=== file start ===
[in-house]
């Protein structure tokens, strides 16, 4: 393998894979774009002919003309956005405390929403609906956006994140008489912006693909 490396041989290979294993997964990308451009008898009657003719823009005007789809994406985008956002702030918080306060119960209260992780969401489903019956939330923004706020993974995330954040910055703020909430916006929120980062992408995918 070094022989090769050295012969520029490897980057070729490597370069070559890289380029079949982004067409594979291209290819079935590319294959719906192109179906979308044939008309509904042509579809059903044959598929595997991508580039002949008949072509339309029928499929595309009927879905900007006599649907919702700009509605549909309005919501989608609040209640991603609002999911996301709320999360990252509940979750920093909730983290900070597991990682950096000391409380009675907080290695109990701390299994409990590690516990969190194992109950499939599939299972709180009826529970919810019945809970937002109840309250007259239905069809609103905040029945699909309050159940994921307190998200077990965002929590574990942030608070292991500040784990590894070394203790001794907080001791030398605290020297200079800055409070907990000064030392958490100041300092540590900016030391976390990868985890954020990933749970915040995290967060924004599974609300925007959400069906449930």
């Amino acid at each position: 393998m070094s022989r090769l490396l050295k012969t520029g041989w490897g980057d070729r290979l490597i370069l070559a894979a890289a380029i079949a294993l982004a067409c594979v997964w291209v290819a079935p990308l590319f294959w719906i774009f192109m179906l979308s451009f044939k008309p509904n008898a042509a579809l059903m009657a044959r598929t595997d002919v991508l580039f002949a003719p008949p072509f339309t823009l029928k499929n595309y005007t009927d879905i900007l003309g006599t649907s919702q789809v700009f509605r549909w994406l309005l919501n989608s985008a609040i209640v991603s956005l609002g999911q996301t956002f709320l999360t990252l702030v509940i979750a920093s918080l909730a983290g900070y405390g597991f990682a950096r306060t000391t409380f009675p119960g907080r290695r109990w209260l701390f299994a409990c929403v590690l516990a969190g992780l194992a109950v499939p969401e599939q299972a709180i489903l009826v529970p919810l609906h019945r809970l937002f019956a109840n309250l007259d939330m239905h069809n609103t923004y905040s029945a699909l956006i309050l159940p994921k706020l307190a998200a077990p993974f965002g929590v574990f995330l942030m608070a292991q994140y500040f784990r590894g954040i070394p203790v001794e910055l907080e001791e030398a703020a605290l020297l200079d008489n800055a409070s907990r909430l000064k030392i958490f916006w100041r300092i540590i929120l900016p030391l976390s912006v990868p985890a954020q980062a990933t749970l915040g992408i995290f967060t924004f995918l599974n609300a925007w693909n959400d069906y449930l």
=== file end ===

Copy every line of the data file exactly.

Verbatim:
[in-house]
């Protein structure tokens, strides 16, 4: 393998894979774009002919003309956005405390929403609906956006994140008489912006693909 490396041989290979294993997964990308451009008898009657003719823009005007789809994406985008956002702030918080306060119960209260992780969401489903019956939330923004706020993974995330954040910055703020909430916006929120980062992408995918 070094022989090769050295012969520029490897980057070729490597370069070559890289380029079949982004067409594979291209290819079935590319294959719906192109179906979308044939008309509904042509579809059903044959598929595997991508580039002949008949072509339309029928499929595309009927879905900007006599649907919702700009509605549909309005919501989608609040209640991603609002999911996301709320999360990252509940979750920093909730983290900070597991990682950096000391409380009675907080290695109990701390299994409990590690516990969190194992109950499939599939299972709180009826529970919810019945809970937002109840309250007259239905069809609103905040029945699909309050159940994921307190998200077990965002929590574990942030608070292991500040784990590894070394203790001794907080001791030398605290020297200079800055409070907990000064030392958490100041300092540590900016030391976390990868985890954020990933749970915040995290967060924004599974609300925007959400069906449930």
């Amino acid at each position: 393998m070094s022989r090769l490396l050295k012969t520029g041989w490897g980057d070729r290979l490597i370069l070559a894979a890289a380029i079949a294993l982004a067409c594979v997964w291209v290819a079935p990308l590319f294959w719906i774009f192109m179906l979308s451009f044939k008309p509904n008898a042509a579809l059903m009657a044959r598929t595997d002919v991508l580039f002949a003719p008949p072509f339309t823009l029928k499929n595309y005007t009927d879905i900007l003309g006599t649907s919702q789809v700009f509605r549909w994406l309005l919501n989608s985008a609040i209640v991603s956005l609002g999911q996301t956002f709320l999360t990252l702030v509940i979750a920093s918080l909730a983290g900070y405390g597991f990682a950096r306060t000391t409380f009675p119960g907080r290695r109990w209260l701390f299994a409990c929403v590690l516990a969190g992780l194992a109950v499939p969401e599939q299972a709180i489903l009826v529970p919810l609906h019945r809970l937002f019956a109840n309250l007259d939330m239905h069809n609103t923004y905040s029945a699909l956006i309050l159940p994921k706020l307190a998200a077990p993974f965002g929590v574990f995330l942030m608070a292991q994140y500040f784990r590894g954040i070394p203790v001794e910055l907080e001791e030398a703020a605290l020297l200079d008489n800055a409070s907990r909430l000064k030392i958490f916006w100041r300092i540590i929120l900016p030391l976390s912006v990868p985890a954020q980062a990933t749970l915040g992408i995290f967060t924004f995918l599974n609300a925007w693909n959400d069906y449930l």